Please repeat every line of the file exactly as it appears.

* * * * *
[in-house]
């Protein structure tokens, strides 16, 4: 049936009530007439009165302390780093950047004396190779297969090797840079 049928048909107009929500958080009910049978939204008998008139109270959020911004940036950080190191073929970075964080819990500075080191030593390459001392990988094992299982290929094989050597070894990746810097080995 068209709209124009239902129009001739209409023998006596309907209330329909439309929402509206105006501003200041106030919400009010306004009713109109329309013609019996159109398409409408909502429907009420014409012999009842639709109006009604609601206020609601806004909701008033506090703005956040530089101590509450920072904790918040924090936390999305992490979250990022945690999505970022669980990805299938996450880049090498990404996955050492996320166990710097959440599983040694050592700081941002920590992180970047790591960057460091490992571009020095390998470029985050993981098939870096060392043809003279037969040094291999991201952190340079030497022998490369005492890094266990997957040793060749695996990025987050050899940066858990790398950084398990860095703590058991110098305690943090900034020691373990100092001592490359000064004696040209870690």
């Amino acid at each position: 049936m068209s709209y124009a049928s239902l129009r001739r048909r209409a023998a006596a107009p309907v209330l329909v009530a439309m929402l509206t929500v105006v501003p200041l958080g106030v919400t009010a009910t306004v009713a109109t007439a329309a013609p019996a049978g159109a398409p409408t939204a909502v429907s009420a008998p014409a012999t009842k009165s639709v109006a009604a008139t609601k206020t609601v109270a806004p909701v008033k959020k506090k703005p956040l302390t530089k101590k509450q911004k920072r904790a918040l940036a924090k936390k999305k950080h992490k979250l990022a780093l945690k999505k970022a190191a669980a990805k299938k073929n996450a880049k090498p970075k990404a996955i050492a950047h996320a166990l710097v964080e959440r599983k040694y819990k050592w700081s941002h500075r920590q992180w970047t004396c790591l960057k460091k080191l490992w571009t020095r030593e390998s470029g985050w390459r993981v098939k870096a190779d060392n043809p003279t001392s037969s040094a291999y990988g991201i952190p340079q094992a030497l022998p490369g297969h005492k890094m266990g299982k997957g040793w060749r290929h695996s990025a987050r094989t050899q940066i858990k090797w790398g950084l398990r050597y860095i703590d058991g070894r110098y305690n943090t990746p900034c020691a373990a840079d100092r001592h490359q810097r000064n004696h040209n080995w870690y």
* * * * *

[in-house]
């Protein structure tokens, strides 16, 4: 049936009530007439009165302390780093950047004396190779297969090797840079 049928048909107009929500958080009910049978939204008998008139109270959020911004940036950080190191073929970075964080819990500075080191030593390459001392990988094992299982290929094989050597070894990746810097080995 068209709209124009239902129009001739209409023998006596309907209330329909439309929402509206105006501003200041106030919400009010306004009713109109329309013609019996159109398409409408909502429907009420014409012999009842639709109006009604609601206020609601806004909701008033506090703005956040530089101590509450920072904790918040924090936390999305992490979250990022945690999505970022669980990805299938996450880049090498990404996955050492996320166990710097959440599983040694050592700081941002920590992180970047790591960057460091490992571009020095390998470029985050993981098939870096060392043809003279037969040094291999991201952190340079030497022998490369005492890094266990997957040793060749695996990025987050050899940066858990790398950084398990860095703590058991110098305690943090900034020691373990100092001592490359000064004696040209870690």
């Amino acid at each position: 049936m068209s709209y124009a049928s239902l129009r001739r048909r209409a023998a006596a107009p309907v209330l329909v009530a439309m929402l509206t929500v105006v501003p200041l958080g106030v919400t009010a009910t306004v009713a109109t007439a329309a013609p019996a049978g159109a398409p409408t939204a909502v429907s009420a008998p014409a012999t009842k009165s639709v109006a009604a008139t609601k206020t609601v109270a806004p909701v008033k959020k506090k703005p956040l302390t530089k101590k509450q911004k920072r904790a918040l940036a924090k936390k999305k950080h992490k979250l990022a780093l945690k999505k970022a190191a669980a990805k299938k073929n996450a880049k090498p970075k990404a996955i050492a950047h996320a166990l710097v964080e959440r599983k040694y819990k050592w700081s941002h500075r920590q992180w970047t004396c790591l960057k460091k080191l490992w571009t020095r030593e390998s470029g985050w390459r993981v098939k870096a190779d060392n043809p003279t001392s037969s040094a291999y990988g991201i952190p340079q094992a030497l022998p490369g297969h005492k890094m266990g299982k997957g040793w060749r290929h695996s990025a987050r094989t050899q940066i858990k090797w790398g950084l398990r050597y860095i703590d058991g070894r110098y305690n943090t990746p900034c020691a373990a840079d100092r001592h490359q810097r000064n004696h040209n080995w870690y």